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What's the point of the var keyword?

Why does c# need the "var" identifier for type inferred type variables?

I mean what is the problem with just leaving it off:

a = 1;
//vs
var a = 1;

Reading Programming in Scala:

"Type variable" syntax you cannot simply leave off the type - there would be no marker to start the definition anymore.

But what is the different between leaving it off in the a:Int or int a?

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marked as duplicate by Ferruccio, Tempus, missingfaktor, Yi Jiang, Zack Apr 20 '11 at 21:38

This question has been asked before and already has an answer. If those answers do not fully address your question, please ask a new question.

    
Thanks didn't see that. –  drozzy Apr 20 '11 at 13:05

8 Answers 8

At least one reason that comes to mind is that it forces the programmer to declare their intent to introduce a new variable, as opposed to assigning to an existing variable. This enables the compiler to detect numerous common coding errors.

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excelent answer –  Eric Frick Apr 20 '11 at 13:01
    
AH! How did I miss that. But wouldn't the same be true in scala? –  drozzy Apr 20 '11 at 13:01
    
Scala doesn't let you get away without using val/var. –  Tempus Apr 20 '11 at 13:06
    
That is true... I wonder what the advantage of a:Int notation is then - I mean it seems to only add "var/val" - not take them away! –  drozzy Apr 20 '11 at 13:07
1  
@drozzy: I don't know Scala, but I'm guessing that in some contexts, the desired type of the variable either can't be deduced from the initialising expression, or is deduced incorrectly. –  Marcelo Cantos Apr 20 '11 at 13:09

Consider this:

class Foo
{
    int a;

    void Bar()
    {
        var a = 1;
    }
}

Without the var keyword, the assignment would be to the class member a.

var introduces unambiguously a new local variable.

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But the same would be true in scala. –  drozzy Apr 20 '11 at 13:08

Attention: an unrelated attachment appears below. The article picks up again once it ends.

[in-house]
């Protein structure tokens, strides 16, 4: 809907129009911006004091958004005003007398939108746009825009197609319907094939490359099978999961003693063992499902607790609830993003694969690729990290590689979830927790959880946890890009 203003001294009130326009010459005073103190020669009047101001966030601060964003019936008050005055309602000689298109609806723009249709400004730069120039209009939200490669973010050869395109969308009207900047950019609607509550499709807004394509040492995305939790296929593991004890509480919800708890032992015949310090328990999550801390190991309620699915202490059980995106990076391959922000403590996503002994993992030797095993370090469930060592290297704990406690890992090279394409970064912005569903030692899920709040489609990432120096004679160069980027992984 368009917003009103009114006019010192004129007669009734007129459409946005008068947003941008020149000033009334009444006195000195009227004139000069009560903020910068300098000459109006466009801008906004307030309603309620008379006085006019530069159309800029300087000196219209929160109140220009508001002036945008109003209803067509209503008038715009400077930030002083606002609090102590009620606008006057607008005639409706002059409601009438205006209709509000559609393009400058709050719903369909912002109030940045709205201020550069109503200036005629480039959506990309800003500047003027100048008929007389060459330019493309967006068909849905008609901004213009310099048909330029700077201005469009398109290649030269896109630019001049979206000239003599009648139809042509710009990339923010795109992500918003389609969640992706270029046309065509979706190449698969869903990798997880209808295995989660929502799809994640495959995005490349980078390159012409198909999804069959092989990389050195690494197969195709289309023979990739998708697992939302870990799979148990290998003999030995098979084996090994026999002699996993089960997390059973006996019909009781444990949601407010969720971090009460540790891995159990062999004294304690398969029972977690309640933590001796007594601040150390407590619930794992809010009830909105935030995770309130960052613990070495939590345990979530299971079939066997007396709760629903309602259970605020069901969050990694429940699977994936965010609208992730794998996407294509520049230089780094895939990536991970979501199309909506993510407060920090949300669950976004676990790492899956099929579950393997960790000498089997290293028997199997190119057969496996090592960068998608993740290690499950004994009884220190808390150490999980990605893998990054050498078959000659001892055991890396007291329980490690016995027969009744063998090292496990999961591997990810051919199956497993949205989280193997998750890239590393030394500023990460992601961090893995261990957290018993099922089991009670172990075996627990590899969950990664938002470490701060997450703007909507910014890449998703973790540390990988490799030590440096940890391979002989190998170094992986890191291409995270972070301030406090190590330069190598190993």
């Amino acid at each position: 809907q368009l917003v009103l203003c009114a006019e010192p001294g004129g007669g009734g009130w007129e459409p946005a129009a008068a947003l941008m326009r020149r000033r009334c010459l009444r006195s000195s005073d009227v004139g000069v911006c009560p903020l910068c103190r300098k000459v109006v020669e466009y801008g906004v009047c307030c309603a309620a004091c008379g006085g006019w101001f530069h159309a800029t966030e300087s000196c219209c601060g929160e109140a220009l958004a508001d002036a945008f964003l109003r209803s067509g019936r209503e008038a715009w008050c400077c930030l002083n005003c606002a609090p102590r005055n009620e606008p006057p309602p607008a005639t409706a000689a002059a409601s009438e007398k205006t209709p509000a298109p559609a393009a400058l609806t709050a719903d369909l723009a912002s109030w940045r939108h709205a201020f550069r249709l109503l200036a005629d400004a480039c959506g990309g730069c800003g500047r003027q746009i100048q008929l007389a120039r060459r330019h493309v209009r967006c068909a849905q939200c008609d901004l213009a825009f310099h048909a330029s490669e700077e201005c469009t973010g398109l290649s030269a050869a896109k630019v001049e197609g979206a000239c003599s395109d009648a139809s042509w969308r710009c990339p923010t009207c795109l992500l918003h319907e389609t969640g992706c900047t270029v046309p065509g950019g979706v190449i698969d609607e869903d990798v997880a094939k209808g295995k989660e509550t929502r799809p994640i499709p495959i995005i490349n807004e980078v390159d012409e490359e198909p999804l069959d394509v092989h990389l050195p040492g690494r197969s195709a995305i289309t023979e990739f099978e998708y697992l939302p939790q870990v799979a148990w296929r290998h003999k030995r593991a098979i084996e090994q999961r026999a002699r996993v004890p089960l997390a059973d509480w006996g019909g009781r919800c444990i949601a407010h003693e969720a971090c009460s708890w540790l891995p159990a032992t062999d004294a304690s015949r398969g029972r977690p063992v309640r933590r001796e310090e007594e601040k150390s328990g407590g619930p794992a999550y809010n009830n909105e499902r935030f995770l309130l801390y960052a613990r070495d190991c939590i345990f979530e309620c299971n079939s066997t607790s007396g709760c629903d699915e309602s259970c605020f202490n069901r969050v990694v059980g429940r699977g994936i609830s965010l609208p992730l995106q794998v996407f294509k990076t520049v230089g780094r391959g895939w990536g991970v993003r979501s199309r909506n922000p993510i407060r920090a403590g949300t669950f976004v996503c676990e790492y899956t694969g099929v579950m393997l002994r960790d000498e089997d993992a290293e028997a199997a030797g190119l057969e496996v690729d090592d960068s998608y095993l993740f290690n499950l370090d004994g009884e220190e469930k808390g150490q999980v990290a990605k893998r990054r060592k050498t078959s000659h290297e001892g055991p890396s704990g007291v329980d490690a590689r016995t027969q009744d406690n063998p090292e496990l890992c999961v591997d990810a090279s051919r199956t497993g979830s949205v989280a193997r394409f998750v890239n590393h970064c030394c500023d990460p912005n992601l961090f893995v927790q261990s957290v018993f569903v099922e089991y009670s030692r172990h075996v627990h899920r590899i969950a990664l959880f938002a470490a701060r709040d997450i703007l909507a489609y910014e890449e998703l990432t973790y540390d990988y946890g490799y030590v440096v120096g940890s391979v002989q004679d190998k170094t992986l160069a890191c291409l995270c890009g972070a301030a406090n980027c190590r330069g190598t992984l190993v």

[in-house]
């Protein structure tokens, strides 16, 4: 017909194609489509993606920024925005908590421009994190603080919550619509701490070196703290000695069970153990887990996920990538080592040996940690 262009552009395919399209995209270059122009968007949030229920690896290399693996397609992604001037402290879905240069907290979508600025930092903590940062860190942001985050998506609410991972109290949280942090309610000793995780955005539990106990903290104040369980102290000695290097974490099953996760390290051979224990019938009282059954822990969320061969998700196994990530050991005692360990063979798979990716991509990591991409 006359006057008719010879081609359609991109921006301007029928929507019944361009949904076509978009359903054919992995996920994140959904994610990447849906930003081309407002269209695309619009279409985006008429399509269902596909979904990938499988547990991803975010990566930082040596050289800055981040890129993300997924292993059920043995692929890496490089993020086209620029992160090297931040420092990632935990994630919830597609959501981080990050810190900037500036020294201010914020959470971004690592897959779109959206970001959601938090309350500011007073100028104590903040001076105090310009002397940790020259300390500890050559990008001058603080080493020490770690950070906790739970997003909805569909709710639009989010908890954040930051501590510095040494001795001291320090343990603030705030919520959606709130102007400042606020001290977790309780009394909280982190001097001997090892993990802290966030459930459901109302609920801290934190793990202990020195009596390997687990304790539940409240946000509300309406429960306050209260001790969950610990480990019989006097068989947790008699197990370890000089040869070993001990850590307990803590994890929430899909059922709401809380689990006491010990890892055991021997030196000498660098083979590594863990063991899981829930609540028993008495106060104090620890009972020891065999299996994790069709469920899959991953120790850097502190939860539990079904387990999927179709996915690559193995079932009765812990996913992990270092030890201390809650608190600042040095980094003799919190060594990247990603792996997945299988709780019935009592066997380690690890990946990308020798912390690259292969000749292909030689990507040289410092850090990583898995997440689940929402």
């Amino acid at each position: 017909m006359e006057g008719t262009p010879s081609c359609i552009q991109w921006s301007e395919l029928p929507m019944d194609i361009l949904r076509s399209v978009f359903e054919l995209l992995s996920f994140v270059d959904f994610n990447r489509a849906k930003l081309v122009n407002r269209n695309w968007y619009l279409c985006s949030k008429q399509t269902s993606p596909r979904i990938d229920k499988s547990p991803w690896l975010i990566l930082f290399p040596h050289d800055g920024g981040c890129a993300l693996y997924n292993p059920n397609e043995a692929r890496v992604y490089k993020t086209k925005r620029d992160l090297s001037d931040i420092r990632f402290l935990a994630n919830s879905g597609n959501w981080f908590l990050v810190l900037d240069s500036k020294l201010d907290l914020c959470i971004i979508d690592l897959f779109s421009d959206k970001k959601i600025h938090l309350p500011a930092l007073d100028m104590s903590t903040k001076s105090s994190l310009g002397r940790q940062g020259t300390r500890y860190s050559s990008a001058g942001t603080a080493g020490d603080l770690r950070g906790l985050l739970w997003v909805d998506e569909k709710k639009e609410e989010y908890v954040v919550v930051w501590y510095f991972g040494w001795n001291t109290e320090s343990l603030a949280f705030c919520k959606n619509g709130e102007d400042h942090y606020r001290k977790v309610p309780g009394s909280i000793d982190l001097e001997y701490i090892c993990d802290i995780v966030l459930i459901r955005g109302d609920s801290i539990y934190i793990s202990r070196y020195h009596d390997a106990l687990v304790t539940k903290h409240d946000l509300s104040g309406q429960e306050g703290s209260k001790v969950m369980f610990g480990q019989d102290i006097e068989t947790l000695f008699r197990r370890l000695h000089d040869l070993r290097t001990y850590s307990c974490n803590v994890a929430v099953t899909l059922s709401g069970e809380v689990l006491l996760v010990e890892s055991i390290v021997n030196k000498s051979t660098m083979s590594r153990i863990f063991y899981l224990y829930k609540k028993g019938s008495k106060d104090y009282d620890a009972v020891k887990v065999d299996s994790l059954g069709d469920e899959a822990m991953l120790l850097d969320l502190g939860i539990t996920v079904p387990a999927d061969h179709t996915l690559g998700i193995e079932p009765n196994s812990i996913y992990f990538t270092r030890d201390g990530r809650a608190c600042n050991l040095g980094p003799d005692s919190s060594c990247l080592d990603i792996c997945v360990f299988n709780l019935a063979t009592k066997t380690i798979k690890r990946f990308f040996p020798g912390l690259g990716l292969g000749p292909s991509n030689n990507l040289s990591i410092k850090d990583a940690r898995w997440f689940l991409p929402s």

You have to define a variable before you use in C#. Sure, the compiler could detect when it reaches

a = 1;

That a had not yet been defined and so define the variable and assign it the value of 1. However, it could lead to other issues where you have:

MyOwnClass myVeryLongVariableNameThatIsUsedAllOverThePlace = new MyOwnClass();
myveryLongVariableNameThatIsUsedAllOverThePlace = input.GetNewClass();

Now you have 2 variables, where you thought you had one.

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From MSDN:

It is important to understand that the var keyword does not mean "variant" and does not indicate that the variable is loosely typed, or late-bound. It just means that the compiler determines and assigns the most appropriate type.

The idea is to keep the robustness of C# by preventing accidental Implicitly Typed Local Variable.

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Technically, there's really no need. Other languages allow you to combine declaration and assignment with no special keywords.

If a = 1 was valid syntax for both assignment and declaration, though, code could become very confusing which is, I believe, why C# requires at least var.

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keyword will tell the compiler not to try resolve the identifier outside the scope of the method.

Can C# work without it? Yes, but this enforces a discipline which is required for a strongly typed language.

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Different programming languages are designed to suit different purposes. C# is designed for writing large-scale high-reliability software. Part of its approach to this is using explicitly-declared staticly-typed variables. The ability to infer variable types was required by the addition of anonymous objects, which were required for LINQ query expressions. The existance of these things does not alter the fact that variables must be explicity-declared and their types established at compile-time (modulo dynamic, of course).

Explicit variable declaration removes a large class of bugs that sometimes occur in programs written in languages that do not require variable declarations.

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In my humble opinion, I think it is safe to assume that they didn't (or couldn't) modify the C# grammar so significantly as to allow the omission of a (type or "var") token in the variable declaration when they added type inference to the language. (This would have consequences for function declarations also.)

I think such a change would have a ripple effect across the entire grammar and wreck backwards compatibility.

Maybe F# is a by-product of the grammar being changed at such a fundamental level ;)

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